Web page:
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Posted by editor on February 6, 2007 at 8:18 AM PST


Lightening JAAS couplings

Returning to a topic he's covered before, Denis Pilipchuk is looking at the Java Authentication and Authorization Service (JAAS) in the context of Service Oriented Architectures (SOA's). In today's java.net, he shows how to turn JAAS into something of an authentication and authorization service, and in so doing overcomes some of the limitations he brought up in his previous article, namely that JAAS expects the applications it serves to be in the same JVM, and, implicitly, that it only works with Java applications.

As a result, many of today's real world enterprise systems avoid JAAS authorization altogether and embed security logic right into the application code. This logic controls access to application-specific resources in a way that is not available via permission-based Java policies. Unfortunately, hardcoded security logic has many inherent pitfalls, such as lacking deployment and runtime flexibility, presenting a maintenance nightmare, being inconsistent across multiple applications, and so on. More advanced applications, while still using JAAS for authentication, delegate all authorization decisions to external entitlements systems.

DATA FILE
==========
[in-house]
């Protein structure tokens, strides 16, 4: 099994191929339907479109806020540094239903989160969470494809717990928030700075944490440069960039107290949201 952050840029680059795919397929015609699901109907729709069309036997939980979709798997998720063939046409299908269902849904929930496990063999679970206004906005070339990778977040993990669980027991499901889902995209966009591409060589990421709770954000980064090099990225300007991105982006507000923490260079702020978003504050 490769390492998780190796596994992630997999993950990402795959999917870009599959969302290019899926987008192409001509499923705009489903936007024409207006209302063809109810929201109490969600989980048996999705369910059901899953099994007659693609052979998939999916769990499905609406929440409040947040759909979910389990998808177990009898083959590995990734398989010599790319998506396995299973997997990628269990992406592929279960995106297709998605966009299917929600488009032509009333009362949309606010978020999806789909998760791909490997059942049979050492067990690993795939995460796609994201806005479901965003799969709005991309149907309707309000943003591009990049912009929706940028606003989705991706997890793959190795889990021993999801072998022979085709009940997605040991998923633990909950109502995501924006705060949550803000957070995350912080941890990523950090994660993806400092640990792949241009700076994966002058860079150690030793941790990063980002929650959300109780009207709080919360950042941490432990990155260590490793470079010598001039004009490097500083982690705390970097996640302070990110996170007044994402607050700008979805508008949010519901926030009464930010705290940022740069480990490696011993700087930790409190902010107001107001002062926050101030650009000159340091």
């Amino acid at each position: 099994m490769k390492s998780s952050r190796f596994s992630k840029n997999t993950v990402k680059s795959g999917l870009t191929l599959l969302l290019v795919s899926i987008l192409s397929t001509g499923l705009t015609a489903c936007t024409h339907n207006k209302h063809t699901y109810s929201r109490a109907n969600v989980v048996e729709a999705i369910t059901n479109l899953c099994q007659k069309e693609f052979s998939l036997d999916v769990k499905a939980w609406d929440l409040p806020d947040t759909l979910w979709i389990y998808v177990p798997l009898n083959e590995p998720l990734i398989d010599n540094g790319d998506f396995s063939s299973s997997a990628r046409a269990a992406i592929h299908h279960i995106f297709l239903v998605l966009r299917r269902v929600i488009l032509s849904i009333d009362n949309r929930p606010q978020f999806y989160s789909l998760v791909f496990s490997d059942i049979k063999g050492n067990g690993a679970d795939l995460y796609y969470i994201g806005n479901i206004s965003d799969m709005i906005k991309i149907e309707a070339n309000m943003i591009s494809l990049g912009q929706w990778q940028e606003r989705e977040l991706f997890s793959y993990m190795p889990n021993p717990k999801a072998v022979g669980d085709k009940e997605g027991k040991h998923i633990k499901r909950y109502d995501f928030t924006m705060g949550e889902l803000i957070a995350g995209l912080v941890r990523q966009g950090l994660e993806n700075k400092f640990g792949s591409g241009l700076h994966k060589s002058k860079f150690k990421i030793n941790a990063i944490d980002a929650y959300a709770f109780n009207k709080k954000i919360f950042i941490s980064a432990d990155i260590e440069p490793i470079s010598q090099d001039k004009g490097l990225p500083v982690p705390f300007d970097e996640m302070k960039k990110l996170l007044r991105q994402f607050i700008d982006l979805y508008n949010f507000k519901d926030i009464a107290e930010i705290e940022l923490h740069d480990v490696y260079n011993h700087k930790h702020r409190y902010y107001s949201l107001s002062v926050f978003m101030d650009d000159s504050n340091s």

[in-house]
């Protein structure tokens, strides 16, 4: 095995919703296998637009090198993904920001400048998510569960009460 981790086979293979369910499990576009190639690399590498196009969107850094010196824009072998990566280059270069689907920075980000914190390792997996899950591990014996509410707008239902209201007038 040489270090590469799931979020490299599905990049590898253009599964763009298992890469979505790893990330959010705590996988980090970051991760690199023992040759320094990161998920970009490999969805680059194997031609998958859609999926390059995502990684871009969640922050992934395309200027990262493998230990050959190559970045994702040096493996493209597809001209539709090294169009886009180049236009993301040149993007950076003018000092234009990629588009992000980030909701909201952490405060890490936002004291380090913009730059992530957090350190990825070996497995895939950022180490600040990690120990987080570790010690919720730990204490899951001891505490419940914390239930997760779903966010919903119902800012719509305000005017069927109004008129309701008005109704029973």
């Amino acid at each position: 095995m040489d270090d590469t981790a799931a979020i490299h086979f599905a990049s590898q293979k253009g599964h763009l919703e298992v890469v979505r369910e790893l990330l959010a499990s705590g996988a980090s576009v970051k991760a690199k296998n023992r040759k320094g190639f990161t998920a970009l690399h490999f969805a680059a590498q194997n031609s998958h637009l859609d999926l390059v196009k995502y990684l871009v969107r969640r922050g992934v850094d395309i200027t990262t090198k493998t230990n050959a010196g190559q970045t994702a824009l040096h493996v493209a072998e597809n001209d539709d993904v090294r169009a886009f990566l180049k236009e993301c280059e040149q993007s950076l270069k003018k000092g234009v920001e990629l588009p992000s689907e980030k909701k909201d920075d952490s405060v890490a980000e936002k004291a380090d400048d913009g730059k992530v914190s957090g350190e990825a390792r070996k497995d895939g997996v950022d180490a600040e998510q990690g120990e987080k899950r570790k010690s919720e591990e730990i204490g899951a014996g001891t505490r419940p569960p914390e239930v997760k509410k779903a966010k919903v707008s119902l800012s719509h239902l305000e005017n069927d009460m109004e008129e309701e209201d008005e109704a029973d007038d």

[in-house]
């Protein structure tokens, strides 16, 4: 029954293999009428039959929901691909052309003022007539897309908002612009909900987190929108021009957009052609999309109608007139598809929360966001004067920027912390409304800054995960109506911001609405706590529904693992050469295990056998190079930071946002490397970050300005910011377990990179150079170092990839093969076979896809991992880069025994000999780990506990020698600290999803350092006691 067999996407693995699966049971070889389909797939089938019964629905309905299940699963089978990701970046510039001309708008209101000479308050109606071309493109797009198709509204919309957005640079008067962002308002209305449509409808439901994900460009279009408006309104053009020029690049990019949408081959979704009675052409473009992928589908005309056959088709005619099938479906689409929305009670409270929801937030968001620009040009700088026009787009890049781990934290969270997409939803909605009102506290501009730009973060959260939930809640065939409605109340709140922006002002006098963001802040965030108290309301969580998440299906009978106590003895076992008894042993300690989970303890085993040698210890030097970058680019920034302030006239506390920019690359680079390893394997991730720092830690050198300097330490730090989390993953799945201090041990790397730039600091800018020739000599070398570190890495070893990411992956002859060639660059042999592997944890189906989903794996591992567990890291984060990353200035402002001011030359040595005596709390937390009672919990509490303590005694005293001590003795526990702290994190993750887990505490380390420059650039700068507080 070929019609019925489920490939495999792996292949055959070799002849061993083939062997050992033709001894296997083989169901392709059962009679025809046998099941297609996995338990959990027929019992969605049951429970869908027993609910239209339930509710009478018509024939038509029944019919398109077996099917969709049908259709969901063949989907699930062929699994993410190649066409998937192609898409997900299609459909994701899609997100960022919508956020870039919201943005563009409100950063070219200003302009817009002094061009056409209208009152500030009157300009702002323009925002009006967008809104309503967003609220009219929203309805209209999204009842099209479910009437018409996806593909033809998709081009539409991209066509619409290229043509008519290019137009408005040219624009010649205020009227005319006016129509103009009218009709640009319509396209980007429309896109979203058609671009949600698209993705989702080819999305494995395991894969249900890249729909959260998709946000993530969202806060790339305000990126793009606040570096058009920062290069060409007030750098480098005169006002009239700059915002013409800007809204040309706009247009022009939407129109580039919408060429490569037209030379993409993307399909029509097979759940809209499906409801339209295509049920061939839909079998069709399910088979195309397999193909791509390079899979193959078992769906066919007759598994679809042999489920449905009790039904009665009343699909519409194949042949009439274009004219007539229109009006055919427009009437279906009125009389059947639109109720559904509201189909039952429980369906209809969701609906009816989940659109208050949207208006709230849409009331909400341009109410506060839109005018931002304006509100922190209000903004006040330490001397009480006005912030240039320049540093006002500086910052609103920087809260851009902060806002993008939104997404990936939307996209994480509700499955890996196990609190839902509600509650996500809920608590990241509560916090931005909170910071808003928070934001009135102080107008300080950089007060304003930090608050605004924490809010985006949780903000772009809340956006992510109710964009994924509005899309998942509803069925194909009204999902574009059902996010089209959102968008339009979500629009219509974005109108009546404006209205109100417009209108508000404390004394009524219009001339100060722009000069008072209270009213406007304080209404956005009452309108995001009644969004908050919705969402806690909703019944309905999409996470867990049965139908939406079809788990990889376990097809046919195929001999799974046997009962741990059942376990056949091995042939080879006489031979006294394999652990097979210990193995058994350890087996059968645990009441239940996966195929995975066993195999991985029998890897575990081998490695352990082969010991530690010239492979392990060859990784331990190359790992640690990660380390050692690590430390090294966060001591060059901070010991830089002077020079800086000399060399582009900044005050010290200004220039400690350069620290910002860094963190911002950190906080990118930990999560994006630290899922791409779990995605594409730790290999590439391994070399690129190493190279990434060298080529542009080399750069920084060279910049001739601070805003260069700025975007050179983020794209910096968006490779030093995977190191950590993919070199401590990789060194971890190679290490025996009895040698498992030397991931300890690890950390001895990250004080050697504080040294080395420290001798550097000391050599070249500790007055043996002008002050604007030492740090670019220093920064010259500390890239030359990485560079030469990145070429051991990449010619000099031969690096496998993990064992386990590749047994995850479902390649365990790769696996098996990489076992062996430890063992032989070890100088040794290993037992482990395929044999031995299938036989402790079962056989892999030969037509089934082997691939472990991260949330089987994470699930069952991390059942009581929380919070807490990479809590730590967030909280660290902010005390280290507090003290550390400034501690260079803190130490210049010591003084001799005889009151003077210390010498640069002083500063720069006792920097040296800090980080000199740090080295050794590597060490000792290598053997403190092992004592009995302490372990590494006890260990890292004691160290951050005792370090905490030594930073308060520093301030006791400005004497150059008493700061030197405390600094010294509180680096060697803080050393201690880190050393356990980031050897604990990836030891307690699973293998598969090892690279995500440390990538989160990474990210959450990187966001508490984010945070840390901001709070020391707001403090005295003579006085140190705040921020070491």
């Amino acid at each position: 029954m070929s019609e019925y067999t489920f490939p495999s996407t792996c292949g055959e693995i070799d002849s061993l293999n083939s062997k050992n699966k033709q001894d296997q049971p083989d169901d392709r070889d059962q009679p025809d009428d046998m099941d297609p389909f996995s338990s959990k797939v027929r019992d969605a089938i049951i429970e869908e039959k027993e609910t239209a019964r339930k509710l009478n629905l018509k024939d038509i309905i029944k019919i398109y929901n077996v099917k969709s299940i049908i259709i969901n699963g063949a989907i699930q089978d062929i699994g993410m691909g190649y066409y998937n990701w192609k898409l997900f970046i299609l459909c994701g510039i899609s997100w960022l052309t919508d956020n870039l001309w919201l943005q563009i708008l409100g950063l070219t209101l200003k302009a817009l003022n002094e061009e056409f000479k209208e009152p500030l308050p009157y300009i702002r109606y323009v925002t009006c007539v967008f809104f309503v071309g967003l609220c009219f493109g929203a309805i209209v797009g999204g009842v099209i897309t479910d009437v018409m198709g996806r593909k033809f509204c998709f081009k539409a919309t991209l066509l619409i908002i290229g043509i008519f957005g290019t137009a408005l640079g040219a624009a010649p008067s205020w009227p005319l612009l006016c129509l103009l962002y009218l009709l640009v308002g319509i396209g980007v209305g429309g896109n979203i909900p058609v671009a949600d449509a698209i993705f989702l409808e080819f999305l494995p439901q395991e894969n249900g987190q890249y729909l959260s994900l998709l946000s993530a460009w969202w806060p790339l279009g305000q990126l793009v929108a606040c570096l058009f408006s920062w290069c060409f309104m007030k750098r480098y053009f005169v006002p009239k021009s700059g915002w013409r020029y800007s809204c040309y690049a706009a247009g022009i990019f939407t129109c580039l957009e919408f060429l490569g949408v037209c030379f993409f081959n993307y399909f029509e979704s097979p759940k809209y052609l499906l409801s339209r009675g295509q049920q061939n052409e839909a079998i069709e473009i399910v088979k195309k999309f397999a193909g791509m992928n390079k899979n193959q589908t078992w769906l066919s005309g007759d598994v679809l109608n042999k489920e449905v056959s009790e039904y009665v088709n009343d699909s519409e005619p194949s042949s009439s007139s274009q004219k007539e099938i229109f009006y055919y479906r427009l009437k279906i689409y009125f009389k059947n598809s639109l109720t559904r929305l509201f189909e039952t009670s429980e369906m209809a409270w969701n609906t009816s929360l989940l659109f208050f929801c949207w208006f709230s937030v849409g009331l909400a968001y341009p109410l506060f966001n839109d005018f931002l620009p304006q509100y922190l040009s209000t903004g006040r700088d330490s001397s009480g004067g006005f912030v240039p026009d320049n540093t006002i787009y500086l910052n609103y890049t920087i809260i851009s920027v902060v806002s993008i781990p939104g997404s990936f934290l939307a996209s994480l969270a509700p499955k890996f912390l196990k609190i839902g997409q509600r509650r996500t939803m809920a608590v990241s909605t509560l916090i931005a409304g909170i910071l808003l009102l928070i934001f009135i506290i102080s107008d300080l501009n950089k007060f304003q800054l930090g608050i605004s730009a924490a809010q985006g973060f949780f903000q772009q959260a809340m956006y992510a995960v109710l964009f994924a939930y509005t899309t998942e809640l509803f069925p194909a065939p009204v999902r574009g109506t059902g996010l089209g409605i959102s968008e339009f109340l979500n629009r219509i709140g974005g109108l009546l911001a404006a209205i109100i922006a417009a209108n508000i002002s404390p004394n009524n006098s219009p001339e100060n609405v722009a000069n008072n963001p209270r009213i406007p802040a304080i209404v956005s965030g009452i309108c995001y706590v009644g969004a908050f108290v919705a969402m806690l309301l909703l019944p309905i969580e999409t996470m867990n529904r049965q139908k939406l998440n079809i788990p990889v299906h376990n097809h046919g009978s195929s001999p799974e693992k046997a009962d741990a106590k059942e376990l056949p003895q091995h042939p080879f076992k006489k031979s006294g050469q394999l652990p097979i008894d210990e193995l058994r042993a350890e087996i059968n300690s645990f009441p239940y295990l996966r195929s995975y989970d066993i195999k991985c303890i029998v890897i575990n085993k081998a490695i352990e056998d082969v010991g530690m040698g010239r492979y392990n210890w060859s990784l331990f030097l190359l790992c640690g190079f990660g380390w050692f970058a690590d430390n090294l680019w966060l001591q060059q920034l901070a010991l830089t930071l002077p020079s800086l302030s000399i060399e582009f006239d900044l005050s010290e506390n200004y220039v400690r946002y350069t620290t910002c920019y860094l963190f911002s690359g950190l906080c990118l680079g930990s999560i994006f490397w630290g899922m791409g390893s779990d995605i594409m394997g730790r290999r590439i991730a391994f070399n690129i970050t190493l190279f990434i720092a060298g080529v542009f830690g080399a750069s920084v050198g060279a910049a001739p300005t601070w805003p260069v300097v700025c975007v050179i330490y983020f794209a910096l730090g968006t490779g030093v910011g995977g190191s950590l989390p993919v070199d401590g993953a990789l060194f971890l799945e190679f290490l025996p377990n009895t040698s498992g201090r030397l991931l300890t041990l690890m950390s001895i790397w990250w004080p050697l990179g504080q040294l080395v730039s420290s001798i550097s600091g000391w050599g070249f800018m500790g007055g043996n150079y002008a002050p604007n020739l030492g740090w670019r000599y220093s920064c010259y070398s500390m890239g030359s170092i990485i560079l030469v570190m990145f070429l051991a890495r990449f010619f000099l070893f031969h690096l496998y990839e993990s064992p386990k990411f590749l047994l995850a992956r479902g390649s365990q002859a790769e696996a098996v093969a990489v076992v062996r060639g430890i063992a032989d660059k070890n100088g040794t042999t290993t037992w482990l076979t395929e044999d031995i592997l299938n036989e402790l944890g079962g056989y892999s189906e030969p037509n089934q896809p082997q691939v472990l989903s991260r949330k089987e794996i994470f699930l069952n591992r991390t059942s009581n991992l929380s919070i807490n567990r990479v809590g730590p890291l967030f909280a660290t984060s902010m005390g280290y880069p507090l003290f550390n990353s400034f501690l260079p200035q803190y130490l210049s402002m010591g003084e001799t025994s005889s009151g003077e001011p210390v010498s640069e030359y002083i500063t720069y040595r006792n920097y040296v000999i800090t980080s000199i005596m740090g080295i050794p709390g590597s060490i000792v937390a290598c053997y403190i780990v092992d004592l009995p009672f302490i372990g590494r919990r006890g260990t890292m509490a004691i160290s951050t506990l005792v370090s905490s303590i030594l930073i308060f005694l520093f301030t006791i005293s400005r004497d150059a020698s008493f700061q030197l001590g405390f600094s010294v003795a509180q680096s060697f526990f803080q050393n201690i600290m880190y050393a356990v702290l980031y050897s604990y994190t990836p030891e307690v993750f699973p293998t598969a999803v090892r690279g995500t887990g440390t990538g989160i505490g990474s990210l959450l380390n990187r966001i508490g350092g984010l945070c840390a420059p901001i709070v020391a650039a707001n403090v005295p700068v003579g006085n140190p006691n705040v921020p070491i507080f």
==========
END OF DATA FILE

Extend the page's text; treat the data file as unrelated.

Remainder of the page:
If you've already committed to JAAS for your application, but need to move to a more heterogeneous service model, what do you do?
Denis' Feature Article, Adapting JAAS to SOA Environments: SOA Security Service shows how to use JAAS in the context of a web service, using SOAP messages to interact with the JAAS system.


New releases dominate the Java Today section today, starting with the
the Substance look-and-feel project, which has just released version 3.2. As noted by Kirill Grouchnikov in his blog, the new version includes two new dark skins (Challenger Deep and Emerald Dusk), a new SubstanceDefaultLookAndFeel, scrollbars with overlay effects and grip handles, rollover effects on table editors, a new version of Xoetrope color wheel panel, and more.